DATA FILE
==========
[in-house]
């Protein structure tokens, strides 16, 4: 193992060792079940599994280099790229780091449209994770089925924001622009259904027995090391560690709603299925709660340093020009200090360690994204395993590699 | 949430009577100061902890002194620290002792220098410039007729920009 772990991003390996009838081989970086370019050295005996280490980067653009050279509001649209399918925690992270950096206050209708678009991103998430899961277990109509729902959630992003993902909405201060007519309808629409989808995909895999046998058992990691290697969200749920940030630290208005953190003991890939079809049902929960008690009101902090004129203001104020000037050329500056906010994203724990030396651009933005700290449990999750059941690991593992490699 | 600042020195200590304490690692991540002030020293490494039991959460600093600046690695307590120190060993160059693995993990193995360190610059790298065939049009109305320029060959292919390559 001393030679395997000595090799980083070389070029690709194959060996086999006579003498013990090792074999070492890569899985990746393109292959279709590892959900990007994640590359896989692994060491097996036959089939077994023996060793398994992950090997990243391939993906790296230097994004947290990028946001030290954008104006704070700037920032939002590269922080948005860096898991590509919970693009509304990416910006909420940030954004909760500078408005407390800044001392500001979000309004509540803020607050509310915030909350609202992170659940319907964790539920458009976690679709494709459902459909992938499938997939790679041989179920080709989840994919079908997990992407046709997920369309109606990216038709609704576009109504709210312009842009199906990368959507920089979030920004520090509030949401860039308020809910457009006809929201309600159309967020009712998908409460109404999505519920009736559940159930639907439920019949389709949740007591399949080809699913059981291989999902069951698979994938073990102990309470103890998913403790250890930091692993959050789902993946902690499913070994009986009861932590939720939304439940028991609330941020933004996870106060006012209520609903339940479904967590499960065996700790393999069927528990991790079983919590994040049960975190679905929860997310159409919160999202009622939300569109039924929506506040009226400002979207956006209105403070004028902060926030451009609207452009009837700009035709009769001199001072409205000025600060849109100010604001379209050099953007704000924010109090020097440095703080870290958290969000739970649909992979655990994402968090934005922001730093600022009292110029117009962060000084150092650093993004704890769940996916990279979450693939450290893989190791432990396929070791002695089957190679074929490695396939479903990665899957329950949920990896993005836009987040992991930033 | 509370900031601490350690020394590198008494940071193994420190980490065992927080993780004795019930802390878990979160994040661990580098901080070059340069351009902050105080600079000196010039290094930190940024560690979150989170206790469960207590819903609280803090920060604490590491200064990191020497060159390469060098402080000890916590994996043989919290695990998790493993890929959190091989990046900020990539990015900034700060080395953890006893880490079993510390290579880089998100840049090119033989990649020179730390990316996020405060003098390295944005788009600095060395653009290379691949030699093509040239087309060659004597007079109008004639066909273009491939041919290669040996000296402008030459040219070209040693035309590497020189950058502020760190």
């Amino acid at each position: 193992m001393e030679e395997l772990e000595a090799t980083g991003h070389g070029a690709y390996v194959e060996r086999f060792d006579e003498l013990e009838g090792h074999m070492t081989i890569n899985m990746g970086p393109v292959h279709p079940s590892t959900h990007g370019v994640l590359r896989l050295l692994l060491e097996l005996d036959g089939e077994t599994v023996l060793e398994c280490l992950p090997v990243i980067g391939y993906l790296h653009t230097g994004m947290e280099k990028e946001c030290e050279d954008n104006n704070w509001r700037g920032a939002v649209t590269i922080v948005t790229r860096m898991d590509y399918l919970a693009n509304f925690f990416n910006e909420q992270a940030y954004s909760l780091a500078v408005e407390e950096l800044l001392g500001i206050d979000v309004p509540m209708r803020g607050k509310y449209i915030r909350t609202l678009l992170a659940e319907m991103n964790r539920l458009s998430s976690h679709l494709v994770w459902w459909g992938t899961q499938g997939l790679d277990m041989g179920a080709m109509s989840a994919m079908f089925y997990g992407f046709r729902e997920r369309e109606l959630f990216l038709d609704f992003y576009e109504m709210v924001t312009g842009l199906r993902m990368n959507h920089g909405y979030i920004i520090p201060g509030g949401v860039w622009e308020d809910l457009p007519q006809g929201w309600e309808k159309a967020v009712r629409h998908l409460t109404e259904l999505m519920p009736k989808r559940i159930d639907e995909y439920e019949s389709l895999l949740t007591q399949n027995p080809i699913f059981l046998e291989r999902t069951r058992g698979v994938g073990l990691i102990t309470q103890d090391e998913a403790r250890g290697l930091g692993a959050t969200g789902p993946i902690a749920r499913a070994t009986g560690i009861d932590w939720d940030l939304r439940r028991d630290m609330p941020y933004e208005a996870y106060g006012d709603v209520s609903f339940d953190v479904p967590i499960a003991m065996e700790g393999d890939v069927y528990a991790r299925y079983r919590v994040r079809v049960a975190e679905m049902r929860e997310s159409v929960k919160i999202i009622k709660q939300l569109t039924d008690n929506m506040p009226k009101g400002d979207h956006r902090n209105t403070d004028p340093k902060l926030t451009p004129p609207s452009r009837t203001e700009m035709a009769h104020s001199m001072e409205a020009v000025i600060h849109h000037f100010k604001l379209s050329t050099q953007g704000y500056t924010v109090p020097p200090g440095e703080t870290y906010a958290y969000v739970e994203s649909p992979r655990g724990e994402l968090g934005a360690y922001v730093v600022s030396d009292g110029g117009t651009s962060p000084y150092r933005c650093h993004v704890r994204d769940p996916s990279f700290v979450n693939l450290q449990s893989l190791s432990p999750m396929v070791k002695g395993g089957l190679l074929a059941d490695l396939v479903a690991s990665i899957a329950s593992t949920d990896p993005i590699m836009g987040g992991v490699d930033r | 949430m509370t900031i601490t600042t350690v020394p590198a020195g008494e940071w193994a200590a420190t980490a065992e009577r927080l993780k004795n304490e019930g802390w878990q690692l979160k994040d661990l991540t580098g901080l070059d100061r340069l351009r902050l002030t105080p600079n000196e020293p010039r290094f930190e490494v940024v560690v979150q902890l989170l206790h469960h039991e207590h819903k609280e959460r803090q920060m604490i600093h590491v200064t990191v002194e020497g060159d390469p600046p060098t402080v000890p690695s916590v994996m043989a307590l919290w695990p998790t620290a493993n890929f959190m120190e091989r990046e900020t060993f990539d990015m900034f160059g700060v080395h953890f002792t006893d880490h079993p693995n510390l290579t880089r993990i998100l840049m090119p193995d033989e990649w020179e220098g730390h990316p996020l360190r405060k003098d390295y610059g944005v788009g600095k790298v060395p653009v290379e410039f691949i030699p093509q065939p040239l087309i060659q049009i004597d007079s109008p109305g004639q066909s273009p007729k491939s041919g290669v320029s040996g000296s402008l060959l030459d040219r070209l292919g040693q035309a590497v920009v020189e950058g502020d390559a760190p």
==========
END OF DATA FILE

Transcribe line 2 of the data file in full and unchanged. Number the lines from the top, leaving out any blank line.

């Protein structure tokens, strides 16, 4: 193992060792079940599994280099790229780091449209994770089925924001622009259904027995090391560690709603299925709660340093020009200090360690994204395993590699 | 949430009577100061902890002194620290002792220098410039007729920009 772990991003390996009838081989970086370019050295005996280490980067653009050279509001649209399918925690992270950096206050209708678009991103998430899961277990109509729902959630992003993902909405201060007519309808629409989808995909895999046998058992990691290697969200749920940030630290208005953190003991890939079809049902929960008690009101902090004129203001104020000037050329500056906010994203724990030396651009933005700290449990999750059941690991593992490699 | 600042020195200590304490690692991540002030020293490494039991959460600093600046690695307590120190060993160059693995993990193995360190610059790298065939049009109305320029060959292919390559 001393030679395997000595090799980083070389070029690709194959060996086999006579003498013990090792074999070492890569899985990746393109292959279709590892959900990007994640590359896989692994060491097996036959089939077994023996060793398994992950090997990243391939993906790296230097994004947290990028946001030290954008104006704070700037920032939002590269922080948005860096898991590509919970693009509304990416910006909420940030954004909760500078408005407390800044001392500001979000309004509540803020607050509310915030909350609202992170659940319907964790539920458009976690679709494709459902459909992938499938997939790679041989179920080709989840994919079908997990992407046709997920369309109606990216038709609704576009109504709210312009842009199906990368959507920089979030920004520090509030949401860039308020809910457009006809929201309600159309967020009712998908409460109404999505519920009736559940159930639907439920019949389709949740007591399949080809699913059981291989999902069951698979994938073990102990309470103890998913403790250890930091692993959050789902993946902690499913070994009986009861932590939720939304439940028991609330941020933004996870106060006012209520609903339940479904967590499960065996700790393999069927528990991790079983919590994040049960975190679905929860997310159409919160999202009622939300569109039924929506506040009226400002979207956006209105403070004028902060926030451009609207452009009837700009035709009769001199001072409205000025600060849109100010604001379209050099953007704000924010109090020097440095703080870290958290969000739970649909992979655990994402968090934005922001730093600022009292110029117009962060000084150092650093993004704890769940996916990279979450693939450290893989190791432990396929070791002695089957190679074929490695396939479903990665899957329950949920990896993005836009987040992991930033 | 509370900031601490350690020394590198008494940071193994420190980490065992927080993780004795019930802390878990979160994040661990580098901080070059340069351009902050105080600079000196010039290094930190940024560690979150989170206790469960207590819903609280803090920060604490590491200064990191020497060159390469060098402080000890916590994996043989919290695990998790493993890929959190091989990046900020990539990015900034700060080395953890006893880490079993510390290579880089998100840049090119033989990649020179730390990316996020405060003098390295944005788009600095060395653009290379691949030699093509040239087309060659004597007079109008004639066909273009491939041919290669040996000296402008030459040219070209040693035309590497020189950058502020760190």